JULIA BERGH WAS recently hired as a senior material manager at Peak Performance. She previously worked at a Swedish fashion company, and has been to similar training days in the fashion industry. “Many of the challenges are the same, and it would be great if there were greater collaboration between the outdoor and fashion industries. One difference, however, is the outdoor industry’s focus on performance, which places different demands on things like chemical management and so on. So this day is clearly educational for me.” Bergans’ director of sustainability, Christoph Centmayer, thinks it’s great that SOG is taking things one step further and starting to organize courses. “It’s always an advantage to network with other players in the industry, even competitors. Collaboration is important, especially with the challenges we have in the area of sustainability.” P

Philipp Gruentker and Jonas Wand from Foursource lecturing at t­ he SOG Sustainability Day last November. SCANDI NAV I AN OUT DOOR NE W S


Hall A2 Welcome to the

Scandinavian Bar!



Come and enjoy the friendly and relaxed atmosphere at the Scandinavian Bar!

HIGHLIGHTS IN THE VILLAGE The Scandinavian Village is a convenient and dynamic area where we bring several Scandinavian outdoor companies together. Since the beginning of the century, the Scandinavian Village has become an institution at trade shows all over the world. This year we want to send a warm welcome to some new exhibitors – Nordisk, Marius Kids, Superyellow, UpphillSport, LedX, Svala and OrganoClick. The core and spirit of the Scandi­na­vian Bar concept is the friendly and informal atmosphere and a non-prestigious working space. We serve refreshments and Scandinavian delicacies, so come and experience our open culture and meet some friends. It’s just more fun to do business here! A recurring event in the Scandinavian Village is the popular Scandinavian Outdoor Award and associated party on Sunday evening. The award has become a prestigious achievement among the brands, so take the opportunity to learn more about the best outdoor products and enjoy a great Scandinavian party.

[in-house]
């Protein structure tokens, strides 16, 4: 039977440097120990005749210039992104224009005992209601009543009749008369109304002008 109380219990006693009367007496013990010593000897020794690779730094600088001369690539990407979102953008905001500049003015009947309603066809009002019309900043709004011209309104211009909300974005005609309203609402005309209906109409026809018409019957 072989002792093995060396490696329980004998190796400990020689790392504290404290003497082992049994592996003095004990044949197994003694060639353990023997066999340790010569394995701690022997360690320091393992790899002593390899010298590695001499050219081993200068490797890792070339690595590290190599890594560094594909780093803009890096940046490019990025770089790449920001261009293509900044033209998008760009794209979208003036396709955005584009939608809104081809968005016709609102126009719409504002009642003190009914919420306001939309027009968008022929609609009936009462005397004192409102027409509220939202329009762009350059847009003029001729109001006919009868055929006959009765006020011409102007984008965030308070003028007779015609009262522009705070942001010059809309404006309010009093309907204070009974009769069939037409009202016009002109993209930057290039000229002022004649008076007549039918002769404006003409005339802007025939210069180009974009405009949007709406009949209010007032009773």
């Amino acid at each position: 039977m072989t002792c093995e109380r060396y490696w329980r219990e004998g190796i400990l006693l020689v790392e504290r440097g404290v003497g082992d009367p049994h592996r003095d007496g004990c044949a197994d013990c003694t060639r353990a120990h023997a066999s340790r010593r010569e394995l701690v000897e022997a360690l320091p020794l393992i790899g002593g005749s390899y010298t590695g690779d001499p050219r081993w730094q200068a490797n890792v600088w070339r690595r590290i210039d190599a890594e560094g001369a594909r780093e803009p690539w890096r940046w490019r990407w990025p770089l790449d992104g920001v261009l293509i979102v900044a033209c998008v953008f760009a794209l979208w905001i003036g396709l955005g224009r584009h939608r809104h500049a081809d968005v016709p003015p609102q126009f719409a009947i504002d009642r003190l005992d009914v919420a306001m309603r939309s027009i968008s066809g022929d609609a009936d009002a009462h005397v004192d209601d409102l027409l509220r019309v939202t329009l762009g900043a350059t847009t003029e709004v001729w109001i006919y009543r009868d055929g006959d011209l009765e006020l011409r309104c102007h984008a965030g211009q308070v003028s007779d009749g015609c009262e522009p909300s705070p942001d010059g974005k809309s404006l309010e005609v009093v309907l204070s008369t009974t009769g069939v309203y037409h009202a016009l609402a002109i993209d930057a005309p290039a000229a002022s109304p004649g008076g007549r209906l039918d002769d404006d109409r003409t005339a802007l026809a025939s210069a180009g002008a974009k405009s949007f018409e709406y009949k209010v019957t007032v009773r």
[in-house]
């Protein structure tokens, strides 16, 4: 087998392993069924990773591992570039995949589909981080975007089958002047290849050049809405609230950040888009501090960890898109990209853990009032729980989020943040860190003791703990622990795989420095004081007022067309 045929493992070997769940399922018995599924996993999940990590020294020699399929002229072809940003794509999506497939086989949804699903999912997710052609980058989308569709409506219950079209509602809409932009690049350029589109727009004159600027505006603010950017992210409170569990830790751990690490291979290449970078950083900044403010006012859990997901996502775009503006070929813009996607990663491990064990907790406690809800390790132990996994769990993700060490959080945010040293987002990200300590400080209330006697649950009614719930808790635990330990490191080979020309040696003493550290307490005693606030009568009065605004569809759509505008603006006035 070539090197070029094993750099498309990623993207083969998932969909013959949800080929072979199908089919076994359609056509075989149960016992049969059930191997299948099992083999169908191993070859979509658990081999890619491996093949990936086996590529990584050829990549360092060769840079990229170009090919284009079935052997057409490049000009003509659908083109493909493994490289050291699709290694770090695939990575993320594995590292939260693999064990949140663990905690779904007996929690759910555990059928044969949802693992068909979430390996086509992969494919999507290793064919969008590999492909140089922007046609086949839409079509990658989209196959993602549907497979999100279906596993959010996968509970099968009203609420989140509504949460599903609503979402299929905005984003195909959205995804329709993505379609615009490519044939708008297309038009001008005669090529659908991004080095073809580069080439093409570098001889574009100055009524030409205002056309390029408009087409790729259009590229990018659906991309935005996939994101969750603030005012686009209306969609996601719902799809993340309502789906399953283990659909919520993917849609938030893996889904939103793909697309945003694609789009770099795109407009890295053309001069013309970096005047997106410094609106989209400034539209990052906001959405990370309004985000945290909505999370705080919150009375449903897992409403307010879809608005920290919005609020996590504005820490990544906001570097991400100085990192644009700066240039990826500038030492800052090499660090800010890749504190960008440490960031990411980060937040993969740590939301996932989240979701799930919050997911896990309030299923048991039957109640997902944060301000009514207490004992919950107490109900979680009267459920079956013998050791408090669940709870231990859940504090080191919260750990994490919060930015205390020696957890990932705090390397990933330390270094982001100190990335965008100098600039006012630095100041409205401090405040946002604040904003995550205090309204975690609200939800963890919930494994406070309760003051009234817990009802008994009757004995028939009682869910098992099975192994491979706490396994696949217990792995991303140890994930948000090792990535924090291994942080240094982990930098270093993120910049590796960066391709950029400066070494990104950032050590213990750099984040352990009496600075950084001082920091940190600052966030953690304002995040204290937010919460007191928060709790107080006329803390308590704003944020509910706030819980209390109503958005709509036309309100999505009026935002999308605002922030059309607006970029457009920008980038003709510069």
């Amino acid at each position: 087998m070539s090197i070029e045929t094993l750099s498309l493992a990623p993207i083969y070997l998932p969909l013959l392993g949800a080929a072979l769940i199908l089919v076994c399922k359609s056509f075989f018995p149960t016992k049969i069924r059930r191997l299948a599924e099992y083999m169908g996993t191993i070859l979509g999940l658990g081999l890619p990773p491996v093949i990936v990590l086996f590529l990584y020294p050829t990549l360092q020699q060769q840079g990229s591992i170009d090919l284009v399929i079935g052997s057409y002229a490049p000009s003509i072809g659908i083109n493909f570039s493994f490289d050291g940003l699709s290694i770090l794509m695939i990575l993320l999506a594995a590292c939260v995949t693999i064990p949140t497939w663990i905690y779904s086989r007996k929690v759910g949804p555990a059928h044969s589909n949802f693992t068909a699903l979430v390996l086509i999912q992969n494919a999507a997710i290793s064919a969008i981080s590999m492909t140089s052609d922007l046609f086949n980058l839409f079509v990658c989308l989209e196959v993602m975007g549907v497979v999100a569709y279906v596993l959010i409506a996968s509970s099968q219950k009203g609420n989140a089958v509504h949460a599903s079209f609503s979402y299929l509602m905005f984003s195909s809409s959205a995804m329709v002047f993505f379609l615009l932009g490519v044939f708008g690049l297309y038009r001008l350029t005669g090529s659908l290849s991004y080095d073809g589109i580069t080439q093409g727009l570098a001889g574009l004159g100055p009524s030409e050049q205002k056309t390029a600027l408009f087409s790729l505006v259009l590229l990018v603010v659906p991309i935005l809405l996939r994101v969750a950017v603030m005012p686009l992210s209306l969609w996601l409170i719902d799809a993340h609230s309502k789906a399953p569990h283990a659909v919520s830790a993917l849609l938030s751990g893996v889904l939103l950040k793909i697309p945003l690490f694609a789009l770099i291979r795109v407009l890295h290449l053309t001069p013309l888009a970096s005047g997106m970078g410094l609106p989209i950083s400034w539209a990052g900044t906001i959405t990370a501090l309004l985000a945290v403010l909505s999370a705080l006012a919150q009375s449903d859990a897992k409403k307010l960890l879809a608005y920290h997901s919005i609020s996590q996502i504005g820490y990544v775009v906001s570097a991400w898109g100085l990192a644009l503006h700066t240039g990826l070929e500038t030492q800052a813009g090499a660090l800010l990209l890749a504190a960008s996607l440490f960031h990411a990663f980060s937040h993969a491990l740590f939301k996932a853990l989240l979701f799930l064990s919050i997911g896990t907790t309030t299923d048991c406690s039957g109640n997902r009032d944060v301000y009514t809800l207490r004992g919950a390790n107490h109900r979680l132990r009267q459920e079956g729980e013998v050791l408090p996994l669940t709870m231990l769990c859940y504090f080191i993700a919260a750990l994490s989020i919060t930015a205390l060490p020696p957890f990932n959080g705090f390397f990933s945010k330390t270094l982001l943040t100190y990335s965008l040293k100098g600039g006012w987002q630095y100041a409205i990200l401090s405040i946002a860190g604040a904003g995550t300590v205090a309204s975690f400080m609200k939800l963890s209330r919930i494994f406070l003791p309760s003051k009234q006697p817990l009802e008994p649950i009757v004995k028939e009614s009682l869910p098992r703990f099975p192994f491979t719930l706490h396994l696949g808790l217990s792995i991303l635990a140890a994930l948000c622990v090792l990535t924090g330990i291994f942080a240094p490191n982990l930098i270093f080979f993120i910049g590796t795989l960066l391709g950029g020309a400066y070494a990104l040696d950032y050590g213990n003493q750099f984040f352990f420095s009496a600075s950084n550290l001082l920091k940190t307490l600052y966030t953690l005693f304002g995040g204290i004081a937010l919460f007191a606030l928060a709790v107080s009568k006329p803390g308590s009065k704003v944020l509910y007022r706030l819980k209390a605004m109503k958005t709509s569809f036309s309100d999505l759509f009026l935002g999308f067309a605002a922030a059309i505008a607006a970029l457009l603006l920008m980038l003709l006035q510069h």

EVERY DAY All day Scandinavian Outdoor Award on display in the Scandinavian Bar Lounge. 15.00 Join us for a “fika,” the much-loved coffee break, at the Scandinavian Bar. SUNDAY 17.00 Party at the Scandi­na­ vian Bar. Celebrate with the

winners of the Scandinavian Outdoor Award and enjoy our specialities! 17.30 Scandinavian Outdoor Award prize ceremony. MONDAY & TUESDAY 17.00 Happy Hour at the Scandinavian Bar. Enjoy a beer and some music with us!




NEW YEAR. NEW GOALS. The platform for success enters the next stage: look forward to exclusive innovations in the New Product Center, meet international exhibitors and expand your network with valuable contacts – all in the perfect place for more success. IWA OutdoorClassics opens on 6 March 2020. Be there.

Get your ticket now!


IWA OutdoorClassics

The perfect place for more success Access only for specialist buyers. Proof of eligibility must be provided.


“Zippers take two minutes” AT BERGANS’ FLAGSHIP store in Oslo, repairs


have been moved from dusty backrooms and onto center stage. Now, it’s hard to miss. “We've offered repairs for a while, but for a lot of customers this has not been visible. Now some of them are coming in with a jacket that they've had in the back of their closet for years due to a minor problem. Take zippers, for example. And these often take just two minutes to fix,” explains the manager Anne Granerud. Some customers simply leave more seriously damaged goods for a 20 percent discount. "These products are then repaired, cleaned and offered to eager second-hand shoppers.” But ultimately, the ideal product is one that doesn’t need to be repaired in the first place. After years of experience, Anne and the repair team have become adept at seeing what works and what doesn’t: “The repair team has now been invited to join the initial product design meetings in order to provide input on what we see as the product’s weak points and how repairability can be designed into the product.” P

Anne Granerud at Bergans’ flagship store in Oslo, Norway. SCA NDI NAV I AN OUT DOOR NE W S



swimmer's high

Interest in ice swimming is growing in Scandinavia – even among modern urbanites of all ages. One reason is the health benefits. Another the adrenaline rush … BY VEERA LUOMA-AHO PHOTO HENRIK BONNEVIER

TAKE A LOOK at the picture. Snow-covered ice for as far as the eye can see. There is probably a chilly wind in the air. And then there’s a hole in the ice. For most people around the world, swimming in water that’s 4 °C would seem crazy or masochistic. But in Scandinavia, this is an old tradition that is becoming popular once again, particularly among urbanites of all ages. Take Anna Koho for example: She is 51 years old and member of a club that maintains its own outdoor winter swimming spot in Helsinki, Finland. Several spots like this also have saunas nearby to warm swimmers after the icy swim; however, there is no sauna where she goes swimming – only a warm locker and stairs leading to the hole in the ice. Members share pictures from the hole with each other over Instagram and sometimes arrange “ice dipping dates.” Indeed, even avid winter swimmers sometimes need a little bit of encouragement. “The weather can be all over the place and at times it would be easier to stay home of course, even though winter swimming gives me one of the best feelings I’ve ever experienced,” says Koho. ANNA KOHO HIKES a lot in the wild – in the winter as well. For her, swimming is one way to experience the seasonal variation to the fullest extent. Swimming in the ice hole gives her a new perspective on winter. “I’ve learned to respect the cold. And generally, I